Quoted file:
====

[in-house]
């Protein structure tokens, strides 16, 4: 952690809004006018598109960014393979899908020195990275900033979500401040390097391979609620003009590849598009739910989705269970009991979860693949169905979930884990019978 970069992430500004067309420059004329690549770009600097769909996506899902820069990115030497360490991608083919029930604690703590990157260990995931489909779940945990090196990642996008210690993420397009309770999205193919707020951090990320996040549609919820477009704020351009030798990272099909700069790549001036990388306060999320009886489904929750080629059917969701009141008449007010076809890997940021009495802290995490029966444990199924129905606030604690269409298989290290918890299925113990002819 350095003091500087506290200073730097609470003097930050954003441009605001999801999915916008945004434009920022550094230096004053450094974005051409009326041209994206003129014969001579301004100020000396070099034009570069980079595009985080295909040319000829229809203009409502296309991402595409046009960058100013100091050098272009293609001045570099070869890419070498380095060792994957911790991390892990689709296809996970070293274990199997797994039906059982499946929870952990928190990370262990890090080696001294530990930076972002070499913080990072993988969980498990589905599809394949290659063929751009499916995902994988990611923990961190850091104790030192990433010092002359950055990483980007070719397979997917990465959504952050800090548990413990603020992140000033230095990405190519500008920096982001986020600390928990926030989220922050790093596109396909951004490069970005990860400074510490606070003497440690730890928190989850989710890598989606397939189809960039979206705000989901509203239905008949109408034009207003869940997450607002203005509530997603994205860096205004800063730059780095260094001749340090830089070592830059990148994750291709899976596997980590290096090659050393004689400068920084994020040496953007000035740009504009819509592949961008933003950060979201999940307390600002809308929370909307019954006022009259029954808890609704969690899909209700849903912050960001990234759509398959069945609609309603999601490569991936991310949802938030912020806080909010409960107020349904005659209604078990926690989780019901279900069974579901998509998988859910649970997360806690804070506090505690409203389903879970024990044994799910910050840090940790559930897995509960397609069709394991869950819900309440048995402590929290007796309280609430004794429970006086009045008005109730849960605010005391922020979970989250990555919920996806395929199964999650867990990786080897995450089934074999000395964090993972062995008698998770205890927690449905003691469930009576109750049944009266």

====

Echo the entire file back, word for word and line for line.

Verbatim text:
[in-house]
């Protein structure tokens, strides 16, 4: 952690809004006018598109960014393979899908020195990275900033979500401040390097391979609620003009590849598009739910989705269970009991979860693949169905979930884990019978 970069992430500004067309420059004329690549770009600097769909996506899902820069990115030497360490991608083919029930604690703590990157260990995931489909779940945990090196990642996008210690993420397009309770999205193919707020951090990320996040549609919820477009704020351009030798990272099909700069790549001036990388306060999320009886489904929750080629059917969701009141008449007010076809890997940021009495802290995490029966444990199924129905606030604690269409298989290290918890299925113990002819 350095003091500087506290200073730097609470003097930050954003441009605001999801999915916008945004434009920022550094230096004053450094974005051409009326041209994206003129014969001579301004100020000396070099034009570069980079595009985080295909040319000829229809203009409502296309991402595409046009960058100013100091050098272009293609001045570099070869890419070498380095060792994957911790991390892990689709296809996970070293274990199997797994039906059982499946929870952990928190990370262990890090080696001294530990930076972002070499913080990072993988969980498990589905599809394949290659063929751009499916995902994988990611923990961190850091104790030192990433010092002359950055990483980007070719397979997917990465959504952050800090548990413990603020992140000033230095990405190519500008920096982001986020600390928990926030989220922050790093596109396909951004490069970005990860400074510490606070003497440690730890928190989850989710890598989606397939189809960039979206705000989901509203239905008949109408034009207003869940997450607002203005509530997603994205860096205004800063730059780095260094001749340090830089070592830059990148994750291709899976596997980590290096090659050393004689400068920084994020040496953007000035740009504009819509592949961008933003950060979201999940307390600002809308929370909307019954006022009259029954808890609704969690899909209700849903912050960001990234759509398959069945609609309603999601490569991936991310949802938030912020806080909010409960107020349904005659209604078990926690989780019901279900069974579901998509998988859910649970997360806690804070506090505690409203389903879970024990044994799910910050840090940790559930897995509960397609069709394991869950819900309440048995402590929290007796309280609430004794429970006086009045008005109730849960605010005391922020979970989250990555919920996806395929199964999650867990990786080897995450089934074999000395964090993972062995008698998770205890927690449905003691469930009576109750049944009266």